Getting item/folder retention policy with EWS

This post is provoked by a question over at the TechNet Exchange forums. I’ve always known that you can get the retention tag associated with particular mail item or folder using the EWS, and I have bookmarked some great articles on the subject (for example this one and this one), but I’ve never actually gotten to implement it in a script. The reason behind this are several, but most importantly, in order to get this information for another user’s items/folder, you need to either have Full Access permissions or use Impersonation. Both offer direct access to users’ company and private information, and being the good compliant IT guy I try to avoid those as much as possible.

Anyway, here are the ingredients needed for such a script. First, you will obviously need to connect PowerShell to the Exchange Online EWS endpoint. I have a separate script that does that for me, which I can call from within other script where necessary, but for the sake of completeness, here are the important bits (without any error handling and stuff):

Add-Type -Path "C:\Program Files\Microsoft\Exchange\Web Services\2.0\Microsoft.Exchange.WebServices.dll" #loads the EWS API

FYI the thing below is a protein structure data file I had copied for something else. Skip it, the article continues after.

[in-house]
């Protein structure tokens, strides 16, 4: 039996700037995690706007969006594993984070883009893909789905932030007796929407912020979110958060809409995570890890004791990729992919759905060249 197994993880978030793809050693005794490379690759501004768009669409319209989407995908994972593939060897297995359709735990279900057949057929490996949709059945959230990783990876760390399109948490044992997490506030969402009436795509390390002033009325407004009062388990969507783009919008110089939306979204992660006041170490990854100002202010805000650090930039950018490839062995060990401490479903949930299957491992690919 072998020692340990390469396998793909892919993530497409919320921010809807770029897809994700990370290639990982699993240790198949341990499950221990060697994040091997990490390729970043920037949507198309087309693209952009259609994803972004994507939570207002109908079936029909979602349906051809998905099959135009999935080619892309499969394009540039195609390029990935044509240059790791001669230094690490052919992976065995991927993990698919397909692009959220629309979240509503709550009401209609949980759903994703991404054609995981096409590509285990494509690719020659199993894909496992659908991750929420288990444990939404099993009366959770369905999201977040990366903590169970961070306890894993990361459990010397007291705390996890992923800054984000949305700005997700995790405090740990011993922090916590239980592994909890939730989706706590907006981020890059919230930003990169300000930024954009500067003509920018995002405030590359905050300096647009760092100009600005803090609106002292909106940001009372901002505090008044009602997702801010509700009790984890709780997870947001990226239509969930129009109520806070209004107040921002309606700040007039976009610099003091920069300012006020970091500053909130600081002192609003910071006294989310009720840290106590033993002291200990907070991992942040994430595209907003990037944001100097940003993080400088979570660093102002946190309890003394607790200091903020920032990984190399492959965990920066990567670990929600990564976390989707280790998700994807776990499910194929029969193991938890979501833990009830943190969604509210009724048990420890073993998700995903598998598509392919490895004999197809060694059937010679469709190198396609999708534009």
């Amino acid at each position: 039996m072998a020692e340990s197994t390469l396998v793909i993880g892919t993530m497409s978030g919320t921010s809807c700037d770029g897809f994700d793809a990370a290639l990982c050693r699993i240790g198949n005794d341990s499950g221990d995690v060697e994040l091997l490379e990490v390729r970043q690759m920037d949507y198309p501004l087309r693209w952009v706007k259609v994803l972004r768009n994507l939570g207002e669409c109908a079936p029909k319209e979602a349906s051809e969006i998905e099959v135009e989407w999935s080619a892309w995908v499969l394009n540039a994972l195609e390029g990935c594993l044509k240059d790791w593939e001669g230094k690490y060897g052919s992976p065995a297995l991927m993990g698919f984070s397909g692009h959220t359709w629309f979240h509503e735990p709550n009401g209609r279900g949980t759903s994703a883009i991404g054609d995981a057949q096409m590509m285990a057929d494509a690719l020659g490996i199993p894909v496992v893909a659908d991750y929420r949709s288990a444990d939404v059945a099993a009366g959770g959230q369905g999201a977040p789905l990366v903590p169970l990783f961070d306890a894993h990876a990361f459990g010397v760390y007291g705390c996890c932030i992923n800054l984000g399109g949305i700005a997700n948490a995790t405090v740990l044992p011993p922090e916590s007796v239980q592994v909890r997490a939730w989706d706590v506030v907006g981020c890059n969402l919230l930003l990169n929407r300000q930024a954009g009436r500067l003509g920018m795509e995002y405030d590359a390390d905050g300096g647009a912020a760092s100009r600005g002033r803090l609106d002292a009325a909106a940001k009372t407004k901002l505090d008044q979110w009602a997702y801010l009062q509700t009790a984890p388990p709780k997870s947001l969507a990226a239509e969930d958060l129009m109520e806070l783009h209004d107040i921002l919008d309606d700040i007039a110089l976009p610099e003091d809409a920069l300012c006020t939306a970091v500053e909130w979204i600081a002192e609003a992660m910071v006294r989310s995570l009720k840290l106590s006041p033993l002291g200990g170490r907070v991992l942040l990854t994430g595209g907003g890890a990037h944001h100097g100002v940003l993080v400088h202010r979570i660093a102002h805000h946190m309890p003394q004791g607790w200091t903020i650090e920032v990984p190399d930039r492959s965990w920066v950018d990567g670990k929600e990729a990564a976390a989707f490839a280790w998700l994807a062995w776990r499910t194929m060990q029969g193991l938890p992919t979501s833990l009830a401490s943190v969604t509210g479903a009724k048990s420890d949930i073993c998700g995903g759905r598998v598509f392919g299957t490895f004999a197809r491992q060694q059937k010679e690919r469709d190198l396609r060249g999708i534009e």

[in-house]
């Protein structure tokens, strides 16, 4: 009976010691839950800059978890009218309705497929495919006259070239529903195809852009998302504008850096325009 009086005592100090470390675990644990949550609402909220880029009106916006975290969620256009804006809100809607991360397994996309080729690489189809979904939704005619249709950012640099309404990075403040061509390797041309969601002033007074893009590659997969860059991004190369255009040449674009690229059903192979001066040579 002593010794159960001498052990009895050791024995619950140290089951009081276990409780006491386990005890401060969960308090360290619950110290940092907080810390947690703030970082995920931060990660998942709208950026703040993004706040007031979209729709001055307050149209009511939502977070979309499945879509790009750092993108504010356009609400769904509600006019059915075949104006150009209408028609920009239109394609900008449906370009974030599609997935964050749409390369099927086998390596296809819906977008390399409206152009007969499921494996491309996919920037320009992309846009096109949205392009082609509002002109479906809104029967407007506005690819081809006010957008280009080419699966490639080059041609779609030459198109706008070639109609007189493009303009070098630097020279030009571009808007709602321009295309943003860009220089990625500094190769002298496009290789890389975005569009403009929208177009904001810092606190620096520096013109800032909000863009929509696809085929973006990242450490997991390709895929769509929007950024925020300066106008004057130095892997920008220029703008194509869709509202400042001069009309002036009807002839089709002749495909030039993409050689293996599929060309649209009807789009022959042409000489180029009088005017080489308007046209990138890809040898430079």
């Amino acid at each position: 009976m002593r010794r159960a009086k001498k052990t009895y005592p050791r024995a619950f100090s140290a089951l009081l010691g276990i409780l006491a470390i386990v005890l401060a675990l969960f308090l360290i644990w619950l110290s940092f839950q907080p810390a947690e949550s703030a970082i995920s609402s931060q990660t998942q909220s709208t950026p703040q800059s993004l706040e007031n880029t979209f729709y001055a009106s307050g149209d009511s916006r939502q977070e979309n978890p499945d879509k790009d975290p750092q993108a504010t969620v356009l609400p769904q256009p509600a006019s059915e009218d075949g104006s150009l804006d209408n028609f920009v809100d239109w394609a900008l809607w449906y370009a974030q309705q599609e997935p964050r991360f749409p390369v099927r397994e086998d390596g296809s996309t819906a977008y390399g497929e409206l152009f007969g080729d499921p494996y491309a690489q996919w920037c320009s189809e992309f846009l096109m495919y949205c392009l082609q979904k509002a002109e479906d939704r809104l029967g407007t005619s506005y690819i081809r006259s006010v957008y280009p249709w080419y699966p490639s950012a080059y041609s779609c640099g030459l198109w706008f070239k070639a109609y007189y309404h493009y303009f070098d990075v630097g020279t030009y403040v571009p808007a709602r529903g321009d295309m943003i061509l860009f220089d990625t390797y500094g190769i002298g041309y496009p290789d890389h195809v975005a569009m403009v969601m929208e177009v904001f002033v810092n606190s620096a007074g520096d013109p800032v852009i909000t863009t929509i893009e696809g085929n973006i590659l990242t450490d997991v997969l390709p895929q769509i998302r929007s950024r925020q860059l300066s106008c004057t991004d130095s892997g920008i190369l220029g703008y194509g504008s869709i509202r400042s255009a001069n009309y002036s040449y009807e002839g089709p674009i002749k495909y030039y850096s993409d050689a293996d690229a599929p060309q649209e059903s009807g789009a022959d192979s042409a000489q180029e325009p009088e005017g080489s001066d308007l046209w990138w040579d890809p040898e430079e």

$global:exchangeService = New-Object Microsoft.Exchange.WebServices.Data.ExchangeService([Microsoft.Exchange.WebServices.Data.ExchangeVersion]::Exchange2013)

$exchangeService.Credentials = New-Object Microsoft.Exchange.WebServices.Data.WebCredentials -ArgumentList $creds.UserName, $creds.GetNetworkCredential().password

$exchangeService.Url = ""

Once connected, we create a folder view and get a listing of all the folders in the mailbox:

$FPageSize = 100
$FOffset = 0
$folderView = new-object Microsoft.Exchange.WebServices.Data.FolderView($FPageSize,$FOffset,[Microsoft.Exchange.WebServices.Data.OffsetBasePoint]::Beginning)
$folderView.Traversal = [Microsoft.Exchange.WebServices.Data.FolderTraversal]::Deep
$oFindFolders = $exchangeService.FindFolders([Microsoft.Exchange.WebServices.Data.WellKnownFolderName]::MsgFolderRoot,$null,$folderView)

The list will then be saved in the $oFindFolders variable, and we can easily generate a CSV file containing all the needed information:

$oFindFolders | select DisplayName,*tag | Export-Csv -nti retentiontags.csv

You will probably be disappointed that the tag information is referenced as GUID instead of its DisplayName. But we can quickly fix that by getting the list of all available tags and creating a helper function:

$RetentionTags = $exchangeService.GetUserRetentionPolicyTags()

function GetTagName($tagGUID) {
if (!$tagGUID) { return ($RetentionTags.RetentionPolicyTags | ? {$_.Type -eq "All"}).DisplayName }
foreach ($tag in $RetentionTags.RetentionPolicyTags) {
if ($tag.RetentionId -eq $tagGUID) { return $tag.DisplayName }

Now we can regenerate the CSV file with a human readable information:

$oFindFolders | select DisplayName, @{n="PolicyTag";e={GetTagName $_.PolicyTag.RetentionId}}, @{n="ArchiveTag";e={GetTagName $_.ArchiveTag.RetentionId}} | Export-Csv -nti retentiontags.csv

The empty entries correspond to the ‘use parent folder’/default tag scenario.

Hope this helps!

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